In order to alter the resonant frequency of the tuned circuits shown in FIG. 2A and FIG. 2B, the values of either the inductor or the capacitor (or both) need to be changed. In fact, many existing commercialized RFID readers use capacitor arrays wherein capacitors are added or removed from parallel connection with the capacitor C [202], [211] in order to tune the resonant antenna circuit to optimum resonance at 134.2 kHz. Other reader implementations exist in which a series wired variable inductor is adjusted by means of a ferrite slug, or in which the antenna inductance is similarly adjusted, in order to alter the circuit resonance. In both of these types of arrangements, tuning is not dynamic, but rather tuning is an alignment process that is set once and remains fixed during reader operation. Other reader implementations have used an adaptive tuning method wherein capacitor or inductor elements are automatically switched in or out of the resonant antenna circuit in order to maintain optimum resonance at the activation signal frequency. But, there are no known instances of dynamic tuning wherein the resonant antenna circuit tuning is altered between activation signal ON and OFF periods.

Adaptive tuning methods as described above have traditionally used electromechanical or electronic switching devices, such as relays or power transistors. In such configurations, generally a current sensing element is used to automatically adjust the capacitor or inductor settings using a feedback control mechanism that is algorithmically controlled in order to maximize the current in the resonant antenna circuit. Typically, such implementations suffer from reliability and stability problems. Furthermore, electronic switching devices, such as transistors or silicon-controlled rectifiers, are difficult and expensive to use in this type of RFID activation circuit where voltages can exceed 1 kilovolt peak-to-peak.

Referring now to FIG. 4A, the present invention accomplishes the task of dynamic tuning using a network comprising three passive electronic components—two diodes D1 [401] and D2 [402], and one inductor, LT [403]. As is shown in FIG. 4A, these three components are mutually connected in parallel, with the diodes being wired with opposite polarities to one another. This network of components is inserted in series with the resonant antenna circuit's capacitor C [404] and antenna L [405] components.

When the activation signal [406] is ON, the two diodes, D1 [401] and D2 [402], become forward biased as a consequence of the alternating current (AC) high voltage level that is present, and together they bypass current around the inductor LT [403], thus shorting the inductor LT [403], and preventing its inductance value from affecting the resonance of the antenna circuit formed by capacitor C [404] and antenna inductor L [405]. For example, if the value of C [404] is 5 nF (i.e., 510−9 farads) and the value of L [405] is 281 μH (i.e., 28110−6 henries), the resonant frequency is calculated from the formula:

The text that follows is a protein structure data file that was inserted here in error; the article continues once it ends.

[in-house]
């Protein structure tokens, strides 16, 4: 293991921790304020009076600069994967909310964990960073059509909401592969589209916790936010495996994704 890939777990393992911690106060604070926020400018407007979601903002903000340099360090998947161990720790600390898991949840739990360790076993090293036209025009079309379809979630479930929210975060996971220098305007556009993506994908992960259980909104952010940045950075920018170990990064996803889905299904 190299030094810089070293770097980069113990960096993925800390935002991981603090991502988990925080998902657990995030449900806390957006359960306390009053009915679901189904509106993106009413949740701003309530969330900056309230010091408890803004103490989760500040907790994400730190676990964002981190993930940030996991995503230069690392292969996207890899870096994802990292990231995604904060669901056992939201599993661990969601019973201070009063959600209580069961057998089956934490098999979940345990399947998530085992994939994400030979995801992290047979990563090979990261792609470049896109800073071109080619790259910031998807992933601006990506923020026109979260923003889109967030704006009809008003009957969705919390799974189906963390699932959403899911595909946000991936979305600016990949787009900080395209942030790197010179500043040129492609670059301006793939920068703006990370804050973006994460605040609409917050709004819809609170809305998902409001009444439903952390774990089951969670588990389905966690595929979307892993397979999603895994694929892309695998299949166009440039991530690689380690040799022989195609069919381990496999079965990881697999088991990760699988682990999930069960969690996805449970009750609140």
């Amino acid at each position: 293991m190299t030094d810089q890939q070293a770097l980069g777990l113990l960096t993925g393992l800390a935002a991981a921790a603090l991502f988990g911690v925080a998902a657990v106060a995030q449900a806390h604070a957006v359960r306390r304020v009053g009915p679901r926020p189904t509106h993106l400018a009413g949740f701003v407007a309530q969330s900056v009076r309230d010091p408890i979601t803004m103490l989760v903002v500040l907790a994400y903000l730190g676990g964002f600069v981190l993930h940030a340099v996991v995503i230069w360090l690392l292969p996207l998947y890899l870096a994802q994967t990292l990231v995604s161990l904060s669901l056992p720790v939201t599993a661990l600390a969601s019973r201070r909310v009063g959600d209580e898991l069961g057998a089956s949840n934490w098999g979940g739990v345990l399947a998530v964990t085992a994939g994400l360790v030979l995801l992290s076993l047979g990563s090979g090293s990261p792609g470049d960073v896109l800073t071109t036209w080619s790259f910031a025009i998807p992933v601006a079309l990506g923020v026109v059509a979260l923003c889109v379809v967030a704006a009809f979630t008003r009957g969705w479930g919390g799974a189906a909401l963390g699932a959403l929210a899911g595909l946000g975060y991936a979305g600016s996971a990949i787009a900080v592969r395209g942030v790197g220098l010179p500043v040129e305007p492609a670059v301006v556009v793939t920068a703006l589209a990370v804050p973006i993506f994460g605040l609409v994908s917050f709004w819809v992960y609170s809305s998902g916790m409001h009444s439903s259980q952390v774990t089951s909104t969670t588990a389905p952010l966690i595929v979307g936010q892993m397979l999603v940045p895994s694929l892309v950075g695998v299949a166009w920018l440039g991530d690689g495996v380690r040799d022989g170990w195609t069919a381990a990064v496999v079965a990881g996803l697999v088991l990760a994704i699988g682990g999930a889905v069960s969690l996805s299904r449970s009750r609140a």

F R=1/[2π√LC]=134.27 kHz

This is the optimum tuning point for the resonant antenna circuit during the activation signal ON period for both activation signal transmission and for reception of the FDX-B transponder signal, which is centered at 134.2 kHz.

FIG. 5A shows the electrical equivalent circuit of FIG. 4A when the activation signal in ON. Referring to FIG. 4A, the diodes, D1 [401] and D2 [402], form a bi-directional bypass circuit around the inductor, LT [403], such that the inductor LT [403] is not present. Thus, referring to FIG. 5A, the resonant antenna circuit comprises only capacitor C [502] and antenna inductor L [503].

Referring again to FIG. 4A, when the activation signal is OFF, there is no voltage being applied to the resonant antenna circuit by the 134.2 kHz signal source [406]. The only voltage that does occur in the resonant antenna circuit is that which is induced by the HDX transponder, and this signal level is typically very small, typically in the range of microvolts to millivolts (i.e., 10−6 to 10−3 volts). Because this voltage level does not exceed the forward bias voltage of the diodes, D1 [401] and D2 [402], both diodes exhibit a very high impedance, and thus appear electrically as open circuits, allowing the inductor LT [403] to appear electrically in the resonant antenna circuit. (This forward bias voltage, or the “band-gap” voltage, as it is commonly called, is typically 0.4 volts for a Schottky type diode.)

FIG. 5B shows the electrical equivalent circuit of FIG. 4A when the activation signal is OFF. The inductor LT [511] appears electrically in the resonant antenna circuit, and the resonant antenna circuit's resonant frequency is altered to:
F R=1/[2π√(L+L T)C]

As was previously described in reference to curve [45] in FIG. 3D, the tuning of the circuit during the period when the activation signal is OFF and HDX signal reception is occurring needs to be about 129 kHz, in order to center the resonant antenna circuit between the two HDX transponder frequencies 124.2 kHz [41] and 134.2 kHz [42]. Consequently, the required value for LT [403] can be computed from the same equation for resonance. For example, with the same component values as before—281 μH and 5 nF—the new value for inductance needs to be: L + L T = 1 / [ 4 π 2 F R 2 C ] = 304 μH